|Is Zain a gain or a pain?|
|Monday, 22 February 2010 00:00|
It’s always foolhardy to bet against Sunil Mittal, considering he’s always come up trumps and built a powerhouse in just 15 years. At a time when the industry was up in arms against Reliance Industries Limited (RIL) being allowed a backdoor entry into the mobile phone market, Mittal used the ensuing disarray to snap up licences and ramp up his empire; at a time when people were finding it tough to handle one foreign partner, Mittal kept rotating partners. So, when Mittal plans to buy up Zain’s Africa business for $10.7 billion, there must be something to it even though his stock continues to tank. There are good reasons for why the market doesn’t like the deal, though the severity of the fall makes you wonder if there’s more to it:
While Zain’s overall revenues rose 14 per cent and ebitda grew 26 per cent in the first nine months of 2009, its Africa revenues fell from $3,067 million in the first nine months of 2008 to $2,697 million in the same period of 2009 and ebitda dropped from $1,046 million to $900 million.
Nigeria is Zain Africa’s biggest market and its revenues fell from $1,194 million in 2008 to $986 million in 2009 (first nine months for both) and ebitda slid from $399 million to $331 million. Subscriber numbers also fell 6 per cent. The dispute over whether Zain can sell its Nigerian operations can queer the deal, though in India, it has to be pointed out, firms that have bought licences with court cases going on have only prospered.
Bharti will have to deal with 15 different regulatory regimes in Africa as opposed to just one in India.
But, and this is why Bharti first bid for MTN and now for Zain, Africa represents the unexplored continent, full of opportunities. If Bharti can lower Zain’s costs, it can replicate its Indian model — lower tariffs to get customers to talk more, resulting in higher ARPU (average revenue per user). As compared to India where customers talk for around 400 minutes a month, talk time in Africa is around 150 minutes, around the same it was in India seven-eight years ago.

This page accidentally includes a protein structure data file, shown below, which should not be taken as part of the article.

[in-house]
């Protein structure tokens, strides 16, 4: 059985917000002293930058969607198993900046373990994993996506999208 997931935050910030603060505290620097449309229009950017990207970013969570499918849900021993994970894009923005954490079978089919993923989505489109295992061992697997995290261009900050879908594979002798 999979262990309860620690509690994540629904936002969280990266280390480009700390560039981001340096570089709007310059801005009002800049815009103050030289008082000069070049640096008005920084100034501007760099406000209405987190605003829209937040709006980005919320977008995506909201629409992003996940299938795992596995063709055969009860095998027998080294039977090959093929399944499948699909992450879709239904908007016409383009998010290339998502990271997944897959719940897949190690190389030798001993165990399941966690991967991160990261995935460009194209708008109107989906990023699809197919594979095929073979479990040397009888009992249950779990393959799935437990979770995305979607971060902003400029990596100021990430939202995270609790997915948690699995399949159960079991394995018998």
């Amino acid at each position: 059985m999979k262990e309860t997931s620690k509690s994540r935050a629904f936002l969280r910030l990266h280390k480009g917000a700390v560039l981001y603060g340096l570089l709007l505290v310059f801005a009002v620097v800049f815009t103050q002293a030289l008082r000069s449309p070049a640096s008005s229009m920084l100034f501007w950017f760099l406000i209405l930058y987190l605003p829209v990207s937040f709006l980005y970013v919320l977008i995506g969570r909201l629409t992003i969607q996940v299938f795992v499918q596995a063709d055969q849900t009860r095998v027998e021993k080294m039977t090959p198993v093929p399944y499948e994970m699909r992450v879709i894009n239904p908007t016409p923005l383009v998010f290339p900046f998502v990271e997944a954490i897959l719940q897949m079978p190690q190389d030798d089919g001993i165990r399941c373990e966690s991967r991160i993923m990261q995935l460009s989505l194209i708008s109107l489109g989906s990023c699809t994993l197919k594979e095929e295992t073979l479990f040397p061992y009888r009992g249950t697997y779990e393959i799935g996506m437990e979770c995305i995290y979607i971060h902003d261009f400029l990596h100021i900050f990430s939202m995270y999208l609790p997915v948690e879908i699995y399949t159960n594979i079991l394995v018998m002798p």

The caveat here is that Zain’s biggest market, Nigeria, already had a market penetration of 45 per cent and an ARPU of $7. In other words, ARPUs are likely to fall since the best customers have already been snapped up.
The flip side is you have hugely under-penetrated markets like the Democratic Republic of Congo which have a lower penetration (14 per cent) and a higher ARPU ($8) despite a much lower per capita income (in PPP dollars, Congo is 340 versus Nigeria’s 2,142).
There are no simple correlations between income levels and ARPUs — Niger has a third of Nigeria’s per capita income but ARPUs are 42 per cent higher.
Unlike India, which has 12-13 operators in each area, Africa has three-four.
Fixed lines in Africa are even less than in India, so as incomes rise, mobile phones are really the only communication option.
The crux is Bharti’s skill in shaking up Zain’s operations. Bharti cannot hope to get Indian-style capital efficiencies in Africa since these are driven by population densities — one phone tower can service a lot more customers in densely-populated India than it can in the sparsely-populated Africa. Even so, Bharti insiders are sure they can shave off 20-30 per cent from Zain’s costs and use this to stimulate ARPUs.
At current valuations, Zain is overpriced — as compared to Bharti’s ebitda multiple of 6.5 and Idea’s 5.5, Zain is 11.1 (this falls to 8.9 if you take Zain Africa’s entire ebitda instead of just that part which accrues by virtue of its share in each African country’s telcos). But if ebitda rises to $2 billion in 2011, as Bharti expects, multiples come down to 6.7 (5.5 if you take the entire ebitda as accruing to Bharti-Zain). Eventually, the Zain play is a bet on Africa’s growth and Bharti’s ability to turn Zain around. Right now, the markets aren’t believing either.